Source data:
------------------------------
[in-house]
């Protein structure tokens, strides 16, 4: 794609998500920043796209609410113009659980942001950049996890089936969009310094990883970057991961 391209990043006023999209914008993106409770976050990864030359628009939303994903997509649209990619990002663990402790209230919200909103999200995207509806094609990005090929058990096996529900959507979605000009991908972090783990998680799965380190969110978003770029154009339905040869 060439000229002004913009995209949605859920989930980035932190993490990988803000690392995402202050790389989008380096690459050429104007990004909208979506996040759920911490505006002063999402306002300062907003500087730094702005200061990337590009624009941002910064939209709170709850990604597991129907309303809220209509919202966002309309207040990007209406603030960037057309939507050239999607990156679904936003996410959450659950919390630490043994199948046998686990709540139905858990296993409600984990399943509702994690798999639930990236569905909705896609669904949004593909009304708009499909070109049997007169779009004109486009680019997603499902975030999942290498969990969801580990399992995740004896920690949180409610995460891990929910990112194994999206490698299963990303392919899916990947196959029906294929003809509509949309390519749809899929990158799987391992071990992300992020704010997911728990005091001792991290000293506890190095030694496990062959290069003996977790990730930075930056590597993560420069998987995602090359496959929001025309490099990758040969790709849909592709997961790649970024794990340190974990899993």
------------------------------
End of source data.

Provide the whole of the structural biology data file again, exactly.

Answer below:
[in-house]
């Protein structure tokens, strides 16, 4: 794609998500920043796209609410113009659980942001950049996890089936969009310094990883970057991961 391209990043006023999209914008993106409770976050990864030359628009939303994903997509649209990619990002663990402790209230919200909103999200995207509806094609990005090929058990096996529900959507979605000009991908972090783990998680799965380190969110978003770029154009339905040869 060439000229002004913009995209949605859920989930980035932190993490990988803000690392995402202050790389989008380096690459050429104007990004909208979506996040759920911490505006002063999402306002300062907003500087730094702005200061990337590009624009941002910064939209709170709850990604597991129907309303809220209509919202966002309309207040990007209406603030960037057309939507050239999607990156679904936003996410959450659950919390630490043994199948046998686990709540139905858990296993409600984990399943509702994690798999639930990236569905909705896609669904949004593909009304708009499909070109049997007169779009004109486009680019997603499902975030999942290498969990969801580990399992995740004896920690949180409610995460891990929910990112194994999206490698299963990303392919899916990947196959029906294929003809509509949309390519749809899929990158799987391992071990992300992020704010997911728990005091001792991290000293506890190095030694496990062959290069003996977790990730930075930056590597993560420069998987995602090359496959929001025309490099990758040969790709849909592709997961790649970024794990340190974990899993």